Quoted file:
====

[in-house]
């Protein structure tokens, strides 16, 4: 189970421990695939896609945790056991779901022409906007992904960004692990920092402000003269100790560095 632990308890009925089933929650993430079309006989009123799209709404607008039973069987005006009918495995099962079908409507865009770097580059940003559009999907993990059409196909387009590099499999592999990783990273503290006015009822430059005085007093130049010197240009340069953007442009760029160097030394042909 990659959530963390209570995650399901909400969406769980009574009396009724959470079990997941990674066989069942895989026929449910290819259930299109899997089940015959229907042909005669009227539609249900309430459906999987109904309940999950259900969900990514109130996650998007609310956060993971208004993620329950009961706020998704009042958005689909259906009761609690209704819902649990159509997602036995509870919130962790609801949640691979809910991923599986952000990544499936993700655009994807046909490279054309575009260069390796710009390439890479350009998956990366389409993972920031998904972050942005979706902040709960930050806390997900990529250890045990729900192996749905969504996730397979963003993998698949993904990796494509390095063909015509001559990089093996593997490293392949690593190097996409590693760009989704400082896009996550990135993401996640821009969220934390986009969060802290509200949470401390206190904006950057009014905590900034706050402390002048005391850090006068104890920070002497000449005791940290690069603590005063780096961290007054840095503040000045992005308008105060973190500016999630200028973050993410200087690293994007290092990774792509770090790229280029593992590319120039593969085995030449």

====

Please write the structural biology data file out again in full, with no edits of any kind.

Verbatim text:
[in-house]
């Protein structure tokens, strides 16, 4: 189970421990695939896609945790056991779901022409906007992904960004692990920092402000003269100790560095 632990308890009925089933929650993430079309006989009123799209709404607008039973069987005006009918495995099962079908409507865009770097580059940003559009999907993990059409196909387009590099499999592999990783990273503290006015009822430059005085007093130049010197240009340069953007442009760029160097030394042909 990659959530963390209570995650399901909400969406769980009574009396009724959470079990997941990674066989069942895989026929449910290819259930299109899997089940015959229907042909005669009227539609249900309430459906999987109904309940999950259900969900990514109130996650998007609310956060993971208004993620329950009961706020998704009042958005689909259906009761609690209704819902649990159509997602036995509870919130962790609801949640691979809910991923599986952000990544499936993700655009994807046909490279054309575009260069390796710009390439890479350009998956990366389409993972920031998904972050942005979706902040709960930050806390997900990529250890045990729900192996749905969504996730397979963003993998698949993904990796494509390095063909015509001559990089093996593997490293392949690593190097996409590693760009989704400082896009996550990135993401996640821009969220934390986009969060802290509200949470401390206190904006950057009014905590900034706050402390002048005391850090006068104890920070002497000449005791940290690069603590005063780096961290007054840095503040000045992005308008105060973190500016999630200028973050993410200087690293994007290092990774792509770090790229280029593992590319120039593969085995030449």